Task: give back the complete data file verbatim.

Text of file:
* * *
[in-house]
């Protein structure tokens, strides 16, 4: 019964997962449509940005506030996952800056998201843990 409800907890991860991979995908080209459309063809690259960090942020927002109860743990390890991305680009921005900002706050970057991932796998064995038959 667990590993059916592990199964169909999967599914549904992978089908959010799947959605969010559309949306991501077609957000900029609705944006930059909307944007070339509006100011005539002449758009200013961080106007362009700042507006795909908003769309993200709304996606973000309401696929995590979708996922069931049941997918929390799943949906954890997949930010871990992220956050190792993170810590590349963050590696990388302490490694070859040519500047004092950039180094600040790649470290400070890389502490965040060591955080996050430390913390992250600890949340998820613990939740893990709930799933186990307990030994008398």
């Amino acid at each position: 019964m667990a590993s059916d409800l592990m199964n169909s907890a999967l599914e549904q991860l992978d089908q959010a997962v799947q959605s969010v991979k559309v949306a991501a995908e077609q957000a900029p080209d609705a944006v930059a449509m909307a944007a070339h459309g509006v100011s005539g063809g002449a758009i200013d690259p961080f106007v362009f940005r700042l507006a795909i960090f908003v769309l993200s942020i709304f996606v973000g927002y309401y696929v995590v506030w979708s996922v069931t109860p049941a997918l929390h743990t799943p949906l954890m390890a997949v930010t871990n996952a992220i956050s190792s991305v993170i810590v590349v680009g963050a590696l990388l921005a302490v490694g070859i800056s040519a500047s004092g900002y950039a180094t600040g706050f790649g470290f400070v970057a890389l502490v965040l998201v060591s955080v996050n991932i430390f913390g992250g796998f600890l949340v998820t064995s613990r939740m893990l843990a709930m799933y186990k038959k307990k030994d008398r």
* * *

[in-house]
């Protein structure tokens, strides 16, 4: 019964997962449509940005506030996952800056998201843990 409800907890991860991979995908080209459309063809690259960090942020927002109860743990390890991305680009921005900002706050970057991932796998064995038959 667990590993059916592990199964169909999967599914549904992978089908959010799947959605969010559309949306991501077609957000900029609705944006930059909307944007070339509006100011005539002449758009200013961080106007362009700042507006795909908003769309993200709304996606973000309401696929995590979708996922069931049941997918929390799943949906954890997949930010871990992220956050190792993170810590590349963050590696990388302490490694070859040519500047004092950039180094600040790649470290400070890389502490965040060591955080996050430390913390992250600890949340998820613990939740893990709930799933186990307990030994008398």
């Amino acid at each position: 019964m667990a590993s059916d409800l592990m199964n169909s907890a999967l599914e549904q991860l992978d089908q959010a997962v799947q959605s969010v991979k559309v949306a991501a995908e077609q957000a900029p080209d609705a944006v930059a449509m909307a944007a070339h459309g509006v100011s005539g063809g002449a758009i200013d690259p961080f106007v362009f940005r700042l507006a795909i960090f908003v769309l993200s942020i709304f996606v973000g927002y309401y696929v995590v506030w979708s996922v069931t109860p049941a997918l929390h743990t799943p949906l954890m390890a997949v930010t871990n996952a992220i956050s190792s991305v993170i810590v590349v680009g963050a590696l990388l921005a302490v490694g070859i800056s040519a500047s004092g900002y950039a180094t600040g706050f790649g470290f400070v970057a890389l502490v965040l998201v060591s955080v996050n991932i430390f913390g992250g796998f600890l949340v998820t064995s613990r939740m893990l843990a709930m799933y186990k038959k307990k030994d008398r």